Study: Florida vouchers reduce number of kids labeled as disabled
Researcher Jay Greene’s latest work on vouchers in Florida, released this morning, finds that McKay vouchers for disabled students reduce the likelihood that a struggling student will be labeled disabled (and specifically as having a Specific Learning Disability, or SLD). Why? Maybe, Greene suggests, because districts realize they will not reap the additional funding the state pays for disabled students – and may in fact lose all the funding for that student – if the student’s family chooses to get a voucher and leave public schools.
But if fewer students are labeled disabled, is that necessarily a good thing?
Could it be that the threat of vouchers is causing some schools to not properly identify students as disabled, when maybe they are disabled and could use the extra help? Here’s Greene’s response via an e-mail to the Gradebook:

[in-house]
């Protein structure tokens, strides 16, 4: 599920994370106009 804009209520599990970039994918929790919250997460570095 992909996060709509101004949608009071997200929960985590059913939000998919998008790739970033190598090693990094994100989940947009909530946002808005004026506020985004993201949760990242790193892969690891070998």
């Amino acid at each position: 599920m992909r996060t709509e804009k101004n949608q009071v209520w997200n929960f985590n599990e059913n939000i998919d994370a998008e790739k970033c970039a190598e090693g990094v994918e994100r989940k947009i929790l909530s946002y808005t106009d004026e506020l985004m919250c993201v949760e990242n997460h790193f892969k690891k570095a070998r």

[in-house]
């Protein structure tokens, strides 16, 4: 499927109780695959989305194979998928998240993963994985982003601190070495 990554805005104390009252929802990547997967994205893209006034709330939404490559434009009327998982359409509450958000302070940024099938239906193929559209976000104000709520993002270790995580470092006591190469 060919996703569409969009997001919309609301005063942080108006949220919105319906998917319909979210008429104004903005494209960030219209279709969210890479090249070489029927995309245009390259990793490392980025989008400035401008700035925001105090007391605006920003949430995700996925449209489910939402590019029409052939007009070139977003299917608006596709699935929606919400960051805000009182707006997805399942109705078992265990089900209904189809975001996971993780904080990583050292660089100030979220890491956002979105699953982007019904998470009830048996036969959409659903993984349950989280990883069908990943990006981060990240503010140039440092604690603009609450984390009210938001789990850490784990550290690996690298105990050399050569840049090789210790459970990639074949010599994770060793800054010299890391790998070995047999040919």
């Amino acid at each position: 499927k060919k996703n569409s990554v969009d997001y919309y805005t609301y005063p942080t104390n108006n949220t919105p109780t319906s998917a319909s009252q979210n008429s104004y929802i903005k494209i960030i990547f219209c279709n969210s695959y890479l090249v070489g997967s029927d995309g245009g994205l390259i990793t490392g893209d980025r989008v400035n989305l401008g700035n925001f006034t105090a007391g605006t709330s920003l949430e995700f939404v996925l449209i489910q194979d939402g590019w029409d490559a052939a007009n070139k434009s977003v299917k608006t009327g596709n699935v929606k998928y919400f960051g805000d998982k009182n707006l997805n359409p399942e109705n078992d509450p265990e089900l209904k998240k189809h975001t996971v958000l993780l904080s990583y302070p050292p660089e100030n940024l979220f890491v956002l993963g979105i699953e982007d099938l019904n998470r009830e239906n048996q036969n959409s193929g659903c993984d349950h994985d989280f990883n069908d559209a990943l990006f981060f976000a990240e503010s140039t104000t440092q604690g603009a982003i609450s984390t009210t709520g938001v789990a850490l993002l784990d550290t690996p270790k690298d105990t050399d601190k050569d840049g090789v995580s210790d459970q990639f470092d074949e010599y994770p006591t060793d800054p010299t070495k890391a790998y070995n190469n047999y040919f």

“You're right that we cannot know for sure whether the reduction in identification of children having SLD is reversing over-identification or causing under-identification. But given the rapid growth in SLD and its very high rate, it is far more likely that it is currently being over-diagnosed and McKay is restraining that over-identification. To believe otherwise we would have to believe that more than 6.2% (a total of 172,000) students truly have a processing problem in their brains and that the tripling of that rate over the last three decades has been caused by a true increase and/or better diagnosis of the disorder. It is simply implausible to believe that more than 6.2% of Florida students truly have an SLD and more than 14% truly have a disability unless we are willing to stretch the word 'disability' well beyond its normal usage.”
Ron Matus, State Education Reporter